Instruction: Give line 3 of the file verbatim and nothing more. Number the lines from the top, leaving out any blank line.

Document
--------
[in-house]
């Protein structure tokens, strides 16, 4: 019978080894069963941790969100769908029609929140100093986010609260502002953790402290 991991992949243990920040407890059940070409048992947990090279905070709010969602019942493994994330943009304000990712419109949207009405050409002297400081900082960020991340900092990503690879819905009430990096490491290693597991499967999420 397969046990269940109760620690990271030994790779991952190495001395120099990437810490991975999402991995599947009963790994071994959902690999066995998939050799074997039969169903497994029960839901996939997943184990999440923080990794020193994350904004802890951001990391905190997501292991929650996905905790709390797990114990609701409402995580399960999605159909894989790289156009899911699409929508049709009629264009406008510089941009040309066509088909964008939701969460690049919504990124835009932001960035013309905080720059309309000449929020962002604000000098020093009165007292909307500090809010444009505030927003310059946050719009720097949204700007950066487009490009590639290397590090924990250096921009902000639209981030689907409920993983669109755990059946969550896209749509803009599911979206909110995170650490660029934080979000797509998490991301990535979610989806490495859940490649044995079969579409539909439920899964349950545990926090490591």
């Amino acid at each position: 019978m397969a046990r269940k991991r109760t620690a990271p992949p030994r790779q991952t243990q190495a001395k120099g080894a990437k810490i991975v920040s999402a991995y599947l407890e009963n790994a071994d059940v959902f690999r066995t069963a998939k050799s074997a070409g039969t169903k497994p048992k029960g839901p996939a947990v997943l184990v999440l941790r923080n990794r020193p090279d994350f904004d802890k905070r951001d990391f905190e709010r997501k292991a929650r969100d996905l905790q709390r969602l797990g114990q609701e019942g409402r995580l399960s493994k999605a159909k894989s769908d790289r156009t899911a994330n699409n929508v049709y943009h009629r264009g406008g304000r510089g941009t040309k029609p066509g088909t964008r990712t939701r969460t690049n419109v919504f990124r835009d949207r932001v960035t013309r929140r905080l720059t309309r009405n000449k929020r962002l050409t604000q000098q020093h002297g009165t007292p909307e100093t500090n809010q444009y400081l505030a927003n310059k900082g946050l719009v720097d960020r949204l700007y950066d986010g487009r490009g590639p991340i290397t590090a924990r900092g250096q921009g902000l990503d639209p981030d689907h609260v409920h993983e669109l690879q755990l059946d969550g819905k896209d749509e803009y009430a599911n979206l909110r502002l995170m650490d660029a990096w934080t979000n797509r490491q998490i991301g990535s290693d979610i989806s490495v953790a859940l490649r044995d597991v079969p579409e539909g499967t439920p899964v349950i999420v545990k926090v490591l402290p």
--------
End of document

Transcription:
């Amino acid at each position: 019978m397969a046990r269940k991991r109760t620690a990271p992949p030994r790779q991952t243990q190495a001395k120099g080894a990437k810490i991975v920040s999402a991995y599947l407890e009963n790994a071994d059940v959902f690999r066995t069963a998939k050799s074997a070409g039969t169903k497994p048992k029960g839901p996939a947990v997943l184990v999440l941790r923080n990794r020193p090279d994350f904004d802890k905070r951001d990391f905190e709010r997501k292991a929650r969100d996905l905790q709390r969602l797990g114990q609701e019942g409402r995580l399960s493994k999605a159909k894989s769908d790289r156009t899911a994330n699409n929508v049709y943009h009629r264009g406008g304000r510089g941009t040309k029609p066509g088909t964008r990712t939701r969460t690049n419109v919504f990124r835009d949207r932001v960035t013309r929140r905080l720059t309309r009405n000449k929020r962002l050409t604000q000098q020093h002297g009165t007292p909307e100093t500090n809010q444009y400081l505030a927003n310059k900082g946050l719009v720097d960020r949204l700007y950066d986010g487009r490009g590639p991340i290397t590090a924990r900092g250096q921009g902000l990503d639209p981030d689907h609260v409920h993983e669109l690879q755990l059946d969550g819905k896209d749509e803009y009430a599911n979206l909110r502002l995170m650490d660029a990096w934080t979000n797509r490491q998490i991301g990535s290693d979610i989806s490495v953790a859940l490649r044995d597991v079969p579409e539909g499967t439920p899964v349950i999420v545990k926090v490591l402290p």